This is my love letter to all the books that I read as a child, a little girl and then a teenager. To the stories from the Big Book of Bedtime Tales that were read out to me by parents, to the illustrations I pored over and the comics I borrowed from friends. (“Archie’s isn’t something you buy” my mother used to say). You filled my soul with “wild imaginings” and with my nose three inches from your pages, I could be anything I wanted.
Thank you Louisa May Alcott for Little Women, Good Wives and Jo’s Boys, Eight Cousins and Rose in Bloom. Making Jo March a rough and tumble tomboy who also cried piteously over books broke the stereotype.
Enid Blyton. Thank you for Hurrah for the circus which made me believe that one day, an ordinary child could just get up, join the circus and live the rest of his days in a caravan. Thank you for The Folk of the Faraway tree, for Mr. Pink Whistle and for teaching me that parents said things like “By George” and children said things like “Good golly.”
To The Five find outers and dog, with Frederick Algernon Trotteville aka Fatty at the helm. You had the best mysteries and were the funniest, The Famous Five, you came a close second.
As for the debate over whether Malory Towers was better than St. Claire’s, well we might as well just give up. Malory Towers had a swimming pool that filled with the tide and was hacked out of a rock. But the girls at St. Claires had better midnight feasts.
To The wind in the willows for Mole, Rat, Badger, and Toad and all their lovely adventures. Also for the beautiful pictures of their little homes: Checked table cloths, slippers by the fire and strings of onions that hung from the ceiling at winter time. (How cute.)
Thank you to the slim volumes of Ladybird classics and Childrens Illustrated that made complicated literature simple for the benefit of my 9-year old brain.
To the Just William series by Richmal Crompton for introducing me to the uproarious, scruffy William and the Outlaws. The great thing about William is you can read it as an adult and still laugh your head off. On another note, William totally turned up his nose at his meat and potato dinners which meant that meat and potatoes (feast and fancy dinners here) were boring sabji-roti type meals in England. Curiouser and coriouser. Which brings me to Alice in Wonderland. Thank you Lewis Carrol, for The Mock Turtles story with its amazing wordplay. And before you bring it up,the mad hatters tea party was wildly overrated. Yes, I just said that.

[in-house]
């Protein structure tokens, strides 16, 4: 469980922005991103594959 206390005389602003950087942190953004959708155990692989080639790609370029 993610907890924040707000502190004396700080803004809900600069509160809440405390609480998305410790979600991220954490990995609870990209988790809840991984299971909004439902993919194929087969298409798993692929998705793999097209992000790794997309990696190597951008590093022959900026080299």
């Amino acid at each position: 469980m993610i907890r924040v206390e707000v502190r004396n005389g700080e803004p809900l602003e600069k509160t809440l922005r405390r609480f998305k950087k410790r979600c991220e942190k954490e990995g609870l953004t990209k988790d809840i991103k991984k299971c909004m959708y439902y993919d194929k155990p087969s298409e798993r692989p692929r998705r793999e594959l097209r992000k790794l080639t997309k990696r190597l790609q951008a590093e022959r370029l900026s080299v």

To Sweet Valley and The Babysitters club series. For all the fun, the fights and the drama.
To Judy Blume for keeping it all real.
To JK Rowling and CS Lewis, for endless magic and wonder.
To Dorothy and the Wizard of Oz and all the books about Dorothy that followed. For fantasy and clever, breathless adventures that left me disoriented when the last page was turned.
To The Secret Garden, A little Princess, The Railway Children and Daddy Long legs for the beautiful imagery, the lively descriptions but mostly for the happy endings.
To the Diary of Anne Frank for infinite beauty and because it got me to love history.
To Roald Dahl, for things like Oompa Loompas and Vermicious Knids. Also for the rhymes (Aunt Spiker was as thin as a wire, and dry as a bone, only drier….)
To Lois Lowry for appealing to my dark side. To Madelaine L’Englebert for the genius that was A wrinkle in Time. Also, because Meg Murray was the first female protagonist who was bespectacled. At least the first one I read about. Yay, girl power and glasses.
To the Little House series, for the sumptuous detail, Christmas dinners that went on for chapters and for filling me with a restless thrill every time Pa Ingall’s “wanderin’ foot got to itchin.’”
To books that taught me things, books that stayed with me and books I left behind, books that I grew up on, the ones that made me cry, laugh or think. To authors who made me vow that I wanted to be “just like him/her when I grow up.” Thank you for all the love. Thank you for all the reading.